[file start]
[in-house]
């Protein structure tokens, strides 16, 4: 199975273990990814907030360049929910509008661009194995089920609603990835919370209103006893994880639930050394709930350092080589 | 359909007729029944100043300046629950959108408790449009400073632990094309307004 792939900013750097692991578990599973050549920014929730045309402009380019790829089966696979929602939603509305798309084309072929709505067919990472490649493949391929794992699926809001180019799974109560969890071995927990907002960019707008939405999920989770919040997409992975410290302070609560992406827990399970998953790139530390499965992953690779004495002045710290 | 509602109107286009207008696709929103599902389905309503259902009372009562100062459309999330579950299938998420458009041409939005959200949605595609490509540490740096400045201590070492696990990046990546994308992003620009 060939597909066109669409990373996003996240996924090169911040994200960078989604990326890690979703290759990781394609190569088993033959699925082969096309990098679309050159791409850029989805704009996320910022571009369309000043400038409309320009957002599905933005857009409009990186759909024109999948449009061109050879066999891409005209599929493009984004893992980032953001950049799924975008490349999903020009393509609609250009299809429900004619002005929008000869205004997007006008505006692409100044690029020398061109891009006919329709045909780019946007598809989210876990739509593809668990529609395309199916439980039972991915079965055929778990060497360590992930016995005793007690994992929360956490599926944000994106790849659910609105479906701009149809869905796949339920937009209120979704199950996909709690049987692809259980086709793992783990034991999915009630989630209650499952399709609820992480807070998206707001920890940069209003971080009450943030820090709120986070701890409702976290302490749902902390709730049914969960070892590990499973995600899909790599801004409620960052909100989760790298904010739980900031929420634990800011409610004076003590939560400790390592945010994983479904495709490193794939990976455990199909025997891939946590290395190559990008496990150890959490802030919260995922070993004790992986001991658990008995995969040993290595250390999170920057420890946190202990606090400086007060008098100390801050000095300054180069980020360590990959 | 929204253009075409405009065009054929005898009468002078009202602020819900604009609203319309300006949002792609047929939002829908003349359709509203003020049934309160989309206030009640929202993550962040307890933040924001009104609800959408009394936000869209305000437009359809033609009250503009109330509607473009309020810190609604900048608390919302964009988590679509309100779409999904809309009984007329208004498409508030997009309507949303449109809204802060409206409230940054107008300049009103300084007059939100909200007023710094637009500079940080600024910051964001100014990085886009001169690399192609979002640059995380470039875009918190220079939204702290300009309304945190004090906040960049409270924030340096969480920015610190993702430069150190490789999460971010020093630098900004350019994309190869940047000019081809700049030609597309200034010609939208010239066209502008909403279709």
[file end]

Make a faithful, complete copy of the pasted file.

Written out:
[in-house]
């Protein structure tokens, strides 16, 4: 199975273990990814907030360049929910509008661009194995089920609603990835919370209103006893994880639930050394709930350092080589 | 359909007729029944100043300046629950959108408790449009400073632990094309307004 792939900013750097692991578990599973050549920014929730045309402009380019790829089966696979929602939603509305798309084309072929709505067919990472490649493949391929794992699926809001180019799974109560969890071995927990907002960019707008939405999920989770919040997409992975410290302070609560992406827990399970998953790139530390499965992953690779004495002045710290 | 509602109107286009207008696709929103599902389905309503259902009372009562100062459309999330579950299938998420458009041409939005959200949605595609490509540490740096400045201590070492696990990046990546994308992003620009 060939597909066109669409990373996003996240996924090169911040994200960078989604990326890690979703290759990781394609190569088993033959699925082969096309990098679309050159791409850029989805704009996320910022571009369309000043400038409309320009957002599905933005857009409009990186759909024109999948449009061109050879066999891409005209599929493009984004893992980032953001950049799924975008490349999903020009393509609609250009299809429900004619002005929008000869205004997007006008505006692409100044690029020398061109891009006919329709045909780019946007598809989210876990739509593809668990529609395309199916439980039972991915079965055929778990060497360590992930016995005793007690994992929360956490599926944000994106790849659910609105479906701009149809869905796949339920937009209120979704199950996909709690049987692809259980086709793992783990034991999915009630989630209650499952399709609820992480807070998206707001920890940069209003971080009450943030820090709120986070701890409702976290302490749902902390709730049914969960070892590990499973995600899909790599801004409620960052909100989760790298904010739980900031929420634990800011409610004076003590939560400790390592945010994983479904495709490193794939990976455990199909025997891939946590290395190559990008496990150890959490802030919260995922070993004790992986001991658990008995995969040993290595250390999170920057420890946190202990606090400086007060008098100390801050000095300054180069980020360590990959 | 929204253009075409405009065009054929005898009468002078009202602020819900604009609203319309300006949002792609047929939002829908003349359709509203003020049934309160989309206030009640929202993550962040307890933040924001009104609800959408009394936000869209305000437009359809033609009250503009109330509607473009309020810190609604900048608390919302964009988590679509309100779409999904809309009984007329208004498409508030997009309507949303449109809204802060409206409230940054107008300049009103300084007059939100909200007023710094637009500079940080600024910051964001100014990085886009001169690399192609979002640059995380470039875009918190220079939204702290300009309304945190004090906040960049409270924030340096969480920015610190993702430069150190490789999460971010020093630098900004350019994309190869940047000019081809700049030609597309200034010609939208010239066209502008909403279709």